Last week, Zimbabwe’s military took control of the government, it said, to clean out the “criminals” around the president. On Saturday, war veterans organized a citizen’s march that saw nearly 1 million Zimbabweans out in the streets demanding that President Robert Mugabe step down. On Sunday, Mugabe was officially fired by his party, ZANU-PF, along with his wife, Grace, and other officials allied with the pair in the party’s factional dispute.
But not until Tuesday did the president finally resign.
Why did it take so long? Part of the explanation can be found in Zimbabwe’s constitutional and institutional design.
Even an authoritarian government can follow a constitution
Zimbabwe has not functioned like a democracy for a long time. But its political institutions are designed specifically to protect and preserve democratic participation. While his rule was brutal and his government frequently violated its citizens’ human rights, Mugabe’s edicts were always issued according to the constitution, by passing laws. In 2005, for example, when the government instituted the brutal Murambatsvina operation, which left nearly 700,000 homeless, it was done legally, following a parliamentary debate.
This type of authoritarian governance, in which governments manipulate rules to win elections, is called competitive authoritarianism. While there’s little evidence that they wanted Mugabe to stay, Zimbabweans have consistently said that they support and prefer democratic rule.
The military had no constitutional authority for its intervention
After independence, most African leaders dumped the British parliamentary system for a hybrid presidential-parliamentary system, which consolidated power around the president with very few checks and balances. As the commander in chief of the Zimbabwe defense forces, Robert Mugabe was the only person with the authority to command the military. As a result, Mugabe had the standing to challenge the legality of the military’s intervention in what it insisted wasn’t a coup.
The generals do not have the constitutional mandate to arrest civilians; despite their insistence that the military was merely intervening to get rid of criminals around the president, their actions were illegal and violated the Constitution.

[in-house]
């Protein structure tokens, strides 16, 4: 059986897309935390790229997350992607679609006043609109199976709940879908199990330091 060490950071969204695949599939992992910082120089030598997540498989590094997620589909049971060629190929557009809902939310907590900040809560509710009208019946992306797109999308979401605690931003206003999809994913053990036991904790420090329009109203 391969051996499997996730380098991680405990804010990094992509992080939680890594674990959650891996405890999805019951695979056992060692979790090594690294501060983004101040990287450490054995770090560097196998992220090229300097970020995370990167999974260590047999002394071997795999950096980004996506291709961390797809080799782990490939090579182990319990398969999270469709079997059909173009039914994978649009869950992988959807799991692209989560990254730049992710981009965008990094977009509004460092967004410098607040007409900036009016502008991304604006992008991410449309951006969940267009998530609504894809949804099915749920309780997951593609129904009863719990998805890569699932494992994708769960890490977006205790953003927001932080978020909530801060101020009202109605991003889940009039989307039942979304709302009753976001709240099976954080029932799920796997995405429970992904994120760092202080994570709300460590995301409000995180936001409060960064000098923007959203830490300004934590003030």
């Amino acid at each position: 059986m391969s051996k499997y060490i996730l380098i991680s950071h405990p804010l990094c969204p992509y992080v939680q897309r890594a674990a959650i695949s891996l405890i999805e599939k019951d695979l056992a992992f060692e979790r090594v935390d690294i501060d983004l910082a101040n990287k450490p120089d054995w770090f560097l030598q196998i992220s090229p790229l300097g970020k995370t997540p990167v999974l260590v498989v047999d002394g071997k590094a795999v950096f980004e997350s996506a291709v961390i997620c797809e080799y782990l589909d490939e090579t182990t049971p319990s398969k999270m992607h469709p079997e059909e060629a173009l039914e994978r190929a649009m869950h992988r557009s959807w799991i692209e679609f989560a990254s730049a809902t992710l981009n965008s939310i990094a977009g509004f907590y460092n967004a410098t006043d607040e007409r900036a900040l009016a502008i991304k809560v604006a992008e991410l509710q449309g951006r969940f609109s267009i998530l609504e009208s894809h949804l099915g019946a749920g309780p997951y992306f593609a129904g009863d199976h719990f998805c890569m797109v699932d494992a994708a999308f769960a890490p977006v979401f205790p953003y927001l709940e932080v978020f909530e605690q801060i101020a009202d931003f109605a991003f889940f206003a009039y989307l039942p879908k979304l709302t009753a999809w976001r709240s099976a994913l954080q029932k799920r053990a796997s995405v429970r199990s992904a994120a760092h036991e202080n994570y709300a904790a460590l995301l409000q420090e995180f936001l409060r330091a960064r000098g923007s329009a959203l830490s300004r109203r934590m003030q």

What’s more, even if the military could justify its arrests as a national security emergency, the Zimbabwean Constitution section 50(3) requires prisoners be brought before a court within 48 hours of arrest. That has been important over the past decade and a half, as the Zimbabwean government has used the judiciary and police to arrest activists speaking against the government. Section 50(3)’s important clause saved popular activist Pastor Evan Mawarire in July 2016 from being disappeared, after he was arrested and accused of treason and attempting to overthrow the government. Mawarire was freed after the courts threw out his case, declaring his arrest unconstitutional.
The same laws that saved individuals unfairly arrested by the government will now save ZANU-PF officials like Jonathan Moyo, who publicly acknowledged abusing government funds. If it is true that they were illegally detained, any charges against them will have to be dropped.
In other words, when at first Mugabe refused to resign, he was attempting to exercise his constitutional authority as the only person who could deploy military forces to charge the generals with treason. Since the generals do not have immunity, they may wish to work out a deal with the president that absolves them from prosecution for crimes committed over the last week. Political loyalties are fickle. There is no guarantee that the next president — even one they help put into power — will not bring up these charges should there be a later falling-out. In fact, the next president might use such threats to bolster presidential powers even more.
Constitutionally, what happens now?
There were two constitutional options possible for Mugabe’s departure. He could resign by writing a letter to the speaker of parliament, which is what he did. The more drawn-out alternative, already underway when Mugabe submitted his resignation, was impeachment, which would have required a vote of two-thirds of the total membership of both houses of parliament.
After his resignation, according to the constitution’s section 101, his successor is Vice President Phekezela Mphoko, currently out of the country. But the leading ZANU PF faction, backed by the military, prefers recently ousted Emmerson Mnangagwa, who does not hold an executive position. So what will they do? The 2013 Constitution would allow the party to replace Mphoko as president within 30 days through ZANU PF’s internal nomination process; after an individual has been nominated for party president, that nomination must be confirmed at the party’s congress.
ZANU PF already nominated Mnangagwa to be party president, which would put him into office as president — but first Mnangagwa must be confirmed at the party congress, scheduled for this December. However, it looks as though some of these requirements will be suspended as ZANU PF rushes to install Mnangagwa as president.
Parties do not have authority to recall a vice president. Thus, for now, Mphoko remains interim president until Mnangagwa’s swearing-in Nov. 25. After that, his fate will be decided by Mnangagwa.
Chipo Dendere is a visiting assistant professor of political science at Amherst College whose research is on African politics, democratization, migration and voting behavior in the developing world.